Postby knitwit45 » August 6th, 2009, 12:34 pm

Eureka!!!!!

I suppose I'm in the minority here, but I can't stand HGF (nor can I take more than a few minutes at a time of The Front Page). That frantic pace is not amusing to me -- it's downright off-putting, and I think I have a pretty high tolerance for outrageous comedy. I don't find the script particularly funny, either. I don't feel the flow -- just about everyone seems to be trying much too hard. I think Grant and Russell are as artificial as stock characters in commedia dell'arte. The claim Russell made in her memoirs, that she and Grant were trying to one-up each other in quips and asides (so much so that Russell hired a writer to feed her material), is all too obvious. Nothing in this movie clicks for me, except maybe Ralph Bellamy's performance. If artificiality is the intended conceit, I don't buy it, and I don't like it. At least not in this particular movie. I find The Front Page even more ghastly and unpalatable. But maybe it's really Russell's pinstripe suit that puts me off. And that ugly hat.


HGF has always been like fingernails on a blackboard to me. I thought it was just me, because everyone else talks about the hilarity of the movie. About as funny as watching paint dry. Grant and Russell act as though they can barely tolerate each other, Grant seems to be looking down his beautiful nose at her, and she isn't having any part of him, either. And yes, Judith, that has to be one of the UGLIEST costumes ever conceived for a leading lady. Maybe it is supposed to convey that Hildy is clueless as a woman, or has no time for fashion sanity, and just throws on whatever falls out of the closet?????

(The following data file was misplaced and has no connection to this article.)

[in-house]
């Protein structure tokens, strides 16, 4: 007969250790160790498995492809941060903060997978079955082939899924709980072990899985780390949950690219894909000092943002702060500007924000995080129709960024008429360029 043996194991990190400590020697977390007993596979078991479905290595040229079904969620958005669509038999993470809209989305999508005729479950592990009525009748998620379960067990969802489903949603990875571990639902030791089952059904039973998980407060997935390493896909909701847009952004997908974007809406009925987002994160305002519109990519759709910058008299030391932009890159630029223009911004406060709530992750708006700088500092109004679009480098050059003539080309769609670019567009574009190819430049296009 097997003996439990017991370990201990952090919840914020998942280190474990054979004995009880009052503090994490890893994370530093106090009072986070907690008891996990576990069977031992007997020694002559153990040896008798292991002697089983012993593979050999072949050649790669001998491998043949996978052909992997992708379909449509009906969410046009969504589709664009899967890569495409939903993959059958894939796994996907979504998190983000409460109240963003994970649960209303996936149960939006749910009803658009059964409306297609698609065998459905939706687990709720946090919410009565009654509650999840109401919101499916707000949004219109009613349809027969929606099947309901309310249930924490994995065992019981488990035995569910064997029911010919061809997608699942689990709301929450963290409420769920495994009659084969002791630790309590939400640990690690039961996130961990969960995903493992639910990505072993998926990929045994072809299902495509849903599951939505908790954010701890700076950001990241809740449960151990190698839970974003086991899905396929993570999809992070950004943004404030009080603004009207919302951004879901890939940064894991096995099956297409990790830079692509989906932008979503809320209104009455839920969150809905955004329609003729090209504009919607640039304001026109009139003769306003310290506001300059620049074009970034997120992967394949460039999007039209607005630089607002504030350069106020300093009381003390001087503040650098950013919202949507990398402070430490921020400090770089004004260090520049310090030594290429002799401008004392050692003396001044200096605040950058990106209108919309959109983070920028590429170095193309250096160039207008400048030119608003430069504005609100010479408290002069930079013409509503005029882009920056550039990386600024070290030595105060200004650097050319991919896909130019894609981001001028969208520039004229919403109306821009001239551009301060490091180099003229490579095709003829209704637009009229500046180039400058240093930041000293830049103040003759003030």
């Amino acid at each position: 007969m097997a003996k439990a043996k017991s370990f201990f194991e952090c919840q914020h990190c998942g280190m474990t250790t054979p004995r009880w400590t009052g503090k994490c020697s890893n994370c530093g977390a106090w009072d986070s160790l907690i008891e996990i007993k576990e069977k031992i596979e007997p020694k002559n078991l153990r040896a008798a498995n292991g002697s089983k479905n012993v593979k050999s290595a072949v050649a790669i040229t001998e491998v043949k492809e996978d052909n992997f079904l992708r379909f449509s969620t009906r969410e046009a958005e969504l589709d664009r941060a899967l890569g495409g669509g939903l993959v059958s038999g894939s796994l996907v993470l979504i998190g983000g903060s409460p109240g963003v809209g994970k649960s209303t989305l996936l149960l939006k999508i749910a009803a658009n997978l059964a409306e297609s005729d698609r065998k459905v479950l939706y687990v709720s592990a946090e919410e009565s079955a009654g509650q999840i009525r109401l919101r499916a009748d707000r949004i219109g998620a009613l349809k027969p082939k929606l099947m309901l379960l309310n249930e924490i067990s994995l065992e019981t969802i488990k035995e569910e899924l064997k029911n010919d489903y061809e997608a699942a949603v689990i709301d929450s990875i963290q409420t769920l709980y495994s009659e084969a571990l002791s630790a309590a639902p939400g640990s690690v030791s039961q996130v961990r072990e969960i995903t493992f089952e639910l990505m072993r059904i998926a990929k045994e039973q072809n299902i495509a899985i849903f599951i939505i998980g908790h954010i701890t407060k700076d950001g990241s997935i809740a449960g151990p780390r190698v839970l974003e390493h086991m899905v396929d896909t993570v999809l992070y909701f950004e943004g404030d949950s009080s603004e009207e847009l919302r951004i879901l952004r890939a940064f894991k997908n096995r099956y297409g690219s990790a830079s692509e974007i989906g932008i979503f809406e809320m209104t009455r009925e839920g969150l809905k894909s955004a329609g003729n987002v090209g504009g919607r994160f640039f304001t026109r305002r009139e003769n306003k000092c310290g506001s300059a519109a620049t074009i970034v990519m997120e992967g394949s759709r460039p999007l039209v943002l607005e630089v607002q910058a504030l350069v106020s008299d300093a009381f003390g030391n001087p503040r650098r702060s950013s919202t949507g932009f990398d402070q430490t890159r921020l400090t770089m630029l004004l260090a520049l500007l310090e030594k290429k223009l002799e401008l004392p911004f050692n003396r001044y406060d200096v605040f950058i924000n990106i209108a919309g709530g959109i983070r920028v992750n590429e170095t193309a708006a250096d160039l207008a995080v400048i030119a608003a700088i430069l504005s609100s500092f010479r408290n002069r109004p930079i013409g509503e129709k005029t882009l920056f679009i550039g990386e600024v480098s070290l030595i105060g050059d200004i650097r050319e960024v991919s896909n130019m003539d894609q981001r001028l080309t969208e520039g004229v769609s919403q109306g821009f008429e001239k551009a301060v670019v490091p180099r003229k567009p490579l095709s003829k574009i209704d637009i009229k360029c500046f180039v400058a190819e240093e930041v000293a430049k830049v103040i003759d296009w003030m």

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Re: SSO Summer School- The Films and Style of Howard Hawks

Postby jdb1 » August 6th, 2009, 1:40 pm

Yes, I agree. I feel plenty of star power from Grant and Russell, but zero chemistry. Contrast that pairing to Grant and Hepburn in Baby. It's like night and day.

I think that maybe Russell's getups were true to the situation and the time. It's only in the last 20 years or so that women in the business world stopped dressing like men. Before that, a woman had to look as unwomanly as possible to be taken seriously. Otherwise, the men around her might think she was some kind of lesbian or prostitute or something because she wanted to be in charge. [Sarcasm]

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Re: SSO Summer School- The Films and Style of Howard Hawks

Postby myrnaloyisdope » August 7th, 2009, 1:00 am

Well I adore HGF, but I definitely sympathize with the complaints...if you don't find it funny early on...there's no hope for ya. I'd compare it to Billy Wilder's One, Two, Three...which despite my digging upon first viewing, I found abrasive and annoying on second viewing. It's all rapid fire jokes and gags, and if you don't laugh there's nothing to grasp hold to. Cagney does his best to keep it bearable, but man it wears on me by the end.

But with either film there isn't much middle ground, given the pace that the jokes come at. There's no slowing down, so a viewer has to either grasp and like the story very quickly or pretty much hate the film.